GUNS IN THE WORKPLACE: What Florida employers need to know
Gun control laws are a hot–and controversial–topic in the news lately. Regardless of one’s personal beliefs, it’s important for employers to understand the laws governing guns in the workplace in Florida.
Legitimately concerned with safety in the workplace, many employers are asking themselves questions like:
- May I ask my employees if they have ever carried a gun to work and if they carry a gun in their car?
- May I ban employees from bringing guns onto business property? And, if employees refuse to comply with the ban, can I fire them?
The general rule is that an employer cannot inquire about or prohibit an employee’s possession of a legally owned firearm when such firearm is lawfully possessed (as when said employee has a concealed weapons permit) and locked inside or locked to a private motor vehicle in the employer’s parking lot when the employee is lawfully on the employer’s property.
Florida Statute 790.251–Preservation and Protection of the Right to Keep and Bear Arms in Motor Vehicles Act–was enacted in 2008 by Governor Charlie Crist, making Florida one of 17 states with “Guns at Work” laws in the country.
In drafting workplace safety policies, employers must be careful not to prohibit an employee from keeping a firearm locked in or to his or her vehicle. Employers can prohibit guns from being in company cars and from being carried about on the person on the company’s property. And, employers may terminate employees who do not comply. But, while employers can prohibit guns unless they are lawfully possessed and locked inside or locked to the private vehicle, employers cannot inquire or search to determine whether these conditions are met (i.e. whether the carrying is lawful or not, whether the employee has a concealed weapons permit, whether the gun itself is lawful).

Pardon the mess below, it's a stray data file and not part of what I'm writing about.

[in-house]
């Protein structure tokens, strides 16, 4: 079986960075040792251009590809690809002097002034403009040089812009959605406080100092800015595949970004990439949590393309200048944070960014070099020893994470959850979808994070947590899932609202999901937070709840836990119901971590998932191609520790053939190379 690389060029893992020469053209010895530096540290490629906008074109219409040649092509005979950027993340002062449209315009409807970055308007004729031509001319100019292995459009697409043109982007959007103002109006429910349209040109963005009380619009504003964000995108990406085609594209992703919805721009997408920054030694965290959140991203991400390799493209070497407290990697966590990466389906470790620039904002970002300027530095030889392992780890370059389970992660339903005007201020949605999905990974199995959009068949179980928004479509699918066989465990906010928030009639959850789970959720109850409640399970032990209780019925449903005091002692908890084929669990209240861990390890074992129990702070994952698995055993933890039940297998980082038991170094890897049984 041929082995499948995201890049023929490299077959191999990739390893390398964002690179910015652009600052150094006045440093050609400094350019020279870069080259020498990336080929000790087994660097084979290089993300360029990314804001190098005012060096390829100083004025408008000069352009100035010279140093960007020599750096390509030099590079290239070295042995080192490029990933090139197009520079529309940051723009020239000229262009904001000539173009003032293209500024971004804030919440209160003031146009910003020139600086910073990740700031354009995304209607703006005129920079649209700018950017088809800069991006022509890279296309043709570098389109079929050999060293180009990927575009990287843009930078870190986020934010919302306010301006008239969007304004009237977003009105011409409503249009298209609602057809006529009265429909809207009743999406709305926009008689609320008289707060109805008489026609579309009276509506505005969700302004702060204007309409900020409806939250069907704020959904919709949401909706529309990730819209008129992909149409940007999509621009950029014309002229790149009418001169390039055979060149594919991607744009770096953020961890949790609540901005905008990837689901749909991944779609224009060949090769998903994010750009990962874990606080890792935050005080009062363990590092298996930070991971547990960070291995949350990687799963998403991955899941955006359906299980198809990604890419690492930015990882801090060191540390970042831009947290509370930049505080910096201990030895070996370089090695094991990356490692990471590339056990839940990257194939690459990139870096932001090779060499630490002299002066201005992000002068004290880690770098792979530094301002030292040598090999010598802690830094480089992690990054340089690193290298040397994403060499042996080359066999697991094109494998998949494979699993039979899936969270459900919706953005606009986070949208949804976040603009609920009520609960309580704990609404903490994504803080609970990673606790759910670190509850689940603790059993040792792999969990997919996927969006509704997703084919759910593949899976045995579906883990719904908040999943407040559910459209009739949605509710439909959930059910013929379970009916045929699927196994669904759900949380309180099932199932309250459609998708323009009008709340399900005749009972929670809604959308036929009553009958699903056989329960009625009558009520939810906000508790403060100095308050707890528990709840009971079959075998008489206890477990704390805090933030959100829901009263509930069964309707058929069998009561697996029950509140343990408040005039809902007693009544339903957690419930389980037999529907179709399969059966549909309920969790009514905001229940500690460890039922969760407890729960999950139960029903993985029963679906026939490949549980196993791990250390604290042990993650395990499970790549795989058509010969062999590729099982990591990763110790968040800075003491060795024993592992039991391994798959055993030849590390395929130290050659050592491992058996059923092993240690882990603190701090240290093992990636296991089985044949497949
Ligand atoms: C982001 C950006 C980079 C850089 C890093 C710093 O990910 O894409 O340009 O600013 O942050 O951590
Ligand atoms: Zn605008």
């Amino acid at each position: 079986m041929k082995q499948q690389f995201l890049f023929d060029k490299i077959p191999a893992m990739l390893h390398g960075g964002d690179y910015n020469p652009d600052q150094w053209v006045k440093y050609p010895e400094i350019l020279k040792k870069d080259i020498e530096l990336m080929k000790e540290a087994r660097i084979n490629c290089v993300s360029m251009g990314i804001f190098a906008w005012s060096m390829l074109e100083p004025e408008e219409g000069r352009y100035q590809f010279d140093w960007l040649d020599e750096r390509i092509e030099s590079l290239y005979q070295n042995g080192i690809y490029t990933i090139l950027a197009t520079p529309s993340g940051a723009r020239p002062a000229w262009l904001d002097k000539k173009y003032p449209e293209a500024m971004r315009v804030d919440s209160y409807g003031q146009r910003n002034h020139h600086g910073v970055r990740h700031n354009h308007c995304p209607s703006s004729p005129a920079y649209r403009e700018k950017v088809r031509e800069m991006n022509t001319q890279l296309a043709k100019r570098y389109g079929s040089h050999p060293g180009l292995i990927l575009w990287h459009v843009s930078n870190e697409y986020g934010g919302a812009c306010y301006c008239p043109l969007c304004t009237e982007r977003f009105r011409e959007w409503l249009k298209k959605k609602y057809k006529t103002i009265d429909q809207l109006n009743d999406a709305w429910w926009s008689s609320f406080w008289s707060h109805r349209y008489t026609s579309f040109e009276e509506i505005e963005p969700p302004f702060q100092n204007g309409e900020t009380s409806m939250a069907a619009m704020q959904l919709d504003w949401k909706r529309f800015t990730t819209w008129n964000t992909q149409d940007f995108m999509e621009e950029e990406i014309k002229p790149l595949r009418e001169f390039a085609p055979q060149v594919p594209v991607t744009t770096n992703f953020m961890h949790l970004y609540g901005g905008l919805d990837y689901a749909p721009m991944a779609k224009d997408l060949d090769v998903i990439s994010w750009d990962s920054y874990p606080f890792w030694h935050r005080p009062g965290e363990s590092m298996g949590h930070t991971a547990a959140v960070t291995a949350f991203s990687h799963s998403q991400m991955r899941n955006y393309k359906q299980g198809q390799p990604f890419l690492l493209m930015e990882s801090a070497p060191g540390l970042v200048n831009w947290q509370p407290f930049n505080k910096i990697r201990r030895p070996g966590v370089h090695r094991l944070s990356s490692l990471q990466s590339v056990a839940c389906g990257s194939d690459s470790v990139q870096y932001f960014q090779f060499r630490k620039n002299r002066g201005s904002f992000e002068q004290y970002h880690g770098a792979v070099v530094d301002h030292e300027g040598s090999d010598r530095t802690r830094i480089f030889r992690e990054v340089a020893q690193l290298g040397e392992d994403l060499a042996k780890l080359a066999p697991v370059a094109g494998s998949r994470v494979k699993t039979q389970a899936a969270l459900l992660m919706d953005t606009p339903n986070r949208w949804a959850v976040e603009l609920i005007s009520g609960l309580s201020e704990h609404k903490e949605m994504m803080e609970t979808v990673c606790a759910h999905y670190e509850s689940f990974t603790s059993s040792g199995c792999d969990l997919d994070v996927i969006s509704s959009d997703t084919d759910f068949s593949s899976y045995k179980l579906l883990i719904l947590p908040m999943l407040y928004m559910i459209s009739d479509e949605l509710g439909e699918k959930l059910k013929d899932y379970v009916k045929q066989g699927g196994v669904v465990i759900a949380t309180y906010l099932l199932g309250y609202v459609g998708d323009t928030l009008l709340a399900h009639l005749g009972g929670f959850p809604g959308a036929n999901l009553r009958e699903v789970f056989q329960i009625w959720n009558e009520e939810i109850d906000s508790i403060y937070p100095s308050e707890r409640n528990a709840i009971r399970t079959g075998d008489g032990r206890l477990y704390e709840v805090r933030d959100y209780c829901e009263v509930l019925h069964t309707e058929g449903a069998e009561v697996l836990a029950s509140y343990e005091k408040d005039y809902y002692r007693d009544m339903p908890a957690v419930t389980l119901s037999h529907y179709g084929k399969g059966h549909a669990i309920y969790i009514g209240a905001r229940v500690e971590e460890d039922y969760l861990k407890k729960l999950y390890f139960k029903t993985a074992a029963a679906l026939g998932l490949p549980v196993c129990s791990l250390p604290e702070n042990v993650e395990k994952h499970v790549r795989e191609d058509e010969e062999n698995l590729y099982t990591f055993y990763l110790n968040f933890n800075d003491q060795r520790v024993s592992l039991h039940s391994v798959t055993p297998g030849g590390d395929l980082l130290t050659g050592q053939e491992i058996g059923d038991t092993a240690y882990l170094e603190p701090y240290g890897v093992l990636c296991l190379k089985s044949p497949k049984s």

If an employer has a reason to believe that an employee brought a gun which was not lawfully possessed and locked up, the
employer cannot lawfully conduct a search or inquire, but may refer the situation to law enforcement. In the event that the gun was not lawfully possessed and locked up, the employer may terminate the offending employee.
Exceptions to the statute include schools, correctional institutions, nuclear-powered electricity generation facilities, etc.